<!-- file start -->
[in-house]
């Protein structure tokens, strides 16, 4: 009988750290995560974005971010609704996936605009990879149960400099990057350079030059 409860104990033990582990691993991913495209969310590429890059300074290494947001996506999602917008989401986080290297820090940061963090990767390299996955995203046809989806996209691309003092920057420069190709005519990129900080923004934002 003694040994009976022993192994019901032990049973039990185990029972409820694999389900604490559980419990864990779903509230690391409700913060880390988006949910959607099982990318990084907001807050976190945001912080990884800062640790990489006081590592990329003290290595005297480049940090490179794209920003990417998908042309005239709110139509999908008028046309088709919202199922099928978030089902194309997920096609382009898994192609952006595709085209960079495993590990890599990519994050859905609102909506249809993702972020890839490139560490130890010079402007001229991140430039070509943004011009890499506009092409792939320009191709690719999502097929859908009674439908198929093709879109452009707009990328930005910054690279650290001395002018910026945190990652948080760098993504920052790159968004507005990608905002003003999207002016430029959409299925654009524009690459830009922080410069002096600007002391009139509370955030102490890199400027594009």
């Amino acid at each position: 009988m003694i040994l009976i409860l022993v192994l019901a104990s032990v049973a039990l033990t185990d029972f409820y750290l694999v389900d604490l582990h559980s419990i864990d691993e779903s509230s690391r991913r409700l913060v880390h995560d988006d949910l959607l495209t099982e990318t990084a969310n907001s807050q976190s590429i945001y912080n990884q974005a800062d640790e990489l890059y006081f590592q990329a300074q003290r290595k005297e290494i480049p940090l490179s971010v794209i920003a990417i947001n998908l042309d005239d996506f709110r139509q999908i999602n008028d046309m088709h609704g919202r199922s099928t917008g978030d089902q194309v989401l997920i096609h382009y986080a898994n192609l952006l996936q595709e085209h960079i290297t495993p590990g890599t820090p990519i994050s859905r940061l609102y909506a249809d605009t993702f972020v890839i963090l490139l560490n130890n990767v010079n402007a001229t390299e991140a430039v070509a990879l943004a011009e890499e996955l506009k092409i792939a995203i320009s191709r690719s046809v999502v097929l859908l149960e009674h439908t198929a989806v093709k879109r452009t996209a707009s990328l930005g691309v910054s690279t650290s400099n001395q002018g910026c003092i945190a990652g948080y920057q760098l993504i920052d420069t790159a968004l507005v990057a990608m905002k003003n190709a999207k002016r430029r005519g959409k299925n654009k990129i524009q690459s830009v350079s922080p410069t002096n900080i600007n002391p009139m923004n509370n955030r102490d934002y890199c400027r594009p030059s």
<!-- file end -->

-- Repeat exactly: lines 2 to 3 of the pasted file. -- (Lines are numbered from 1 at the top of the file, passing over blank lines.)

């Protein structure tokens, strides 16, 4: 009988750290995560974005971010609704996936605009990879149960400099990057350079030059 409860104990033990582990691993991913495209969310590429890059300074290494947001996506999602917008989401986080290297820090940061963090990767390299996955995203046809989806996209691309003092920057420069190709005519990129900080923004934002 003694040994009976022993192994019901032990049973039990185990029972409820694999389900604490559980419990864990779903509230690391409700913060880390988006949910959607099982990318990084907001807050976190945001912080990884800062640790990489006081590592990329003290290595005297480049940090490179794209920003990417998908042309005239709110139509999908008028046309088709919202199922099928978030089902194309997920096609382009898994192609952006595709085209960079495993590990890599990519994050859905609102909506249809993702972020890839490139560490130890010079402007001229991140430039070509943004011009890499506009092409792939320009191709690719999502097929859908009674439908198929093709879109452009707009990328930005910054690279650290001395002018910026945190990652948080760098993504920052790159968004507005990608905002003003999207002016430029959409299925654009524009690459830009922080410069002096600007002391009139509370955030102490890199400027594009």
């Amino acid at each position: 009988m003694i040994l009976i409860l022993v192994l019901a104990s032990v049973a039990l033990t185990d029972f409820y750290l694999v389900d604490l582990h559980s419990i864990d691993e779903s509230s690391r991913r409700l913060v880390h995560d988006d949910l959607l495209t099982e990318t990084a969310n907001s807050q976190s590429i945001y912080n990884q974005a800062d640790e990489l890059y006081f590592q990329a300074q003290r290595k005297e290494i480049p940090l490179s971010v794209i920003a990417i947001n998908l042309d005239d996506f709110r139509q999908i999602n008028d046309m088709h609704g919202r199922s099928t917008g978030d089902q194309v989401l997920i096609h382009y986080a898994n192609l952006l996936q595709e085209h960079i290297t495993p590990g890599t820090p990519i994050s859905r940061l609102y909506a249809d605009t993702f972020v890839i963090l490139l560490n130890n990767v010079n402007a001229t390299e991140a430039v070509a990879l943004a011009e890499e996955l506009k092409i792939a995203i320009s191709r690719s046809v999502v097929l859908l149960e009674h439908t198929a989806v093709k879109r452009t996209a707009s990328l930005g691309v910054s690279t650290s400099n001395q002018g910026c003092i945190a990652g948080y920057q760098l993504i920052d420069t790159a968004l507005v990057a990608m905002k003003n190709a999207k002016r430029r005519g959409k299925n654009k990129i524009q690459s830009v350079s922080p410069t002096n900080i600007n002391p009139m923004n509370n955030r102490d934002y890199c400027r594009p030059s």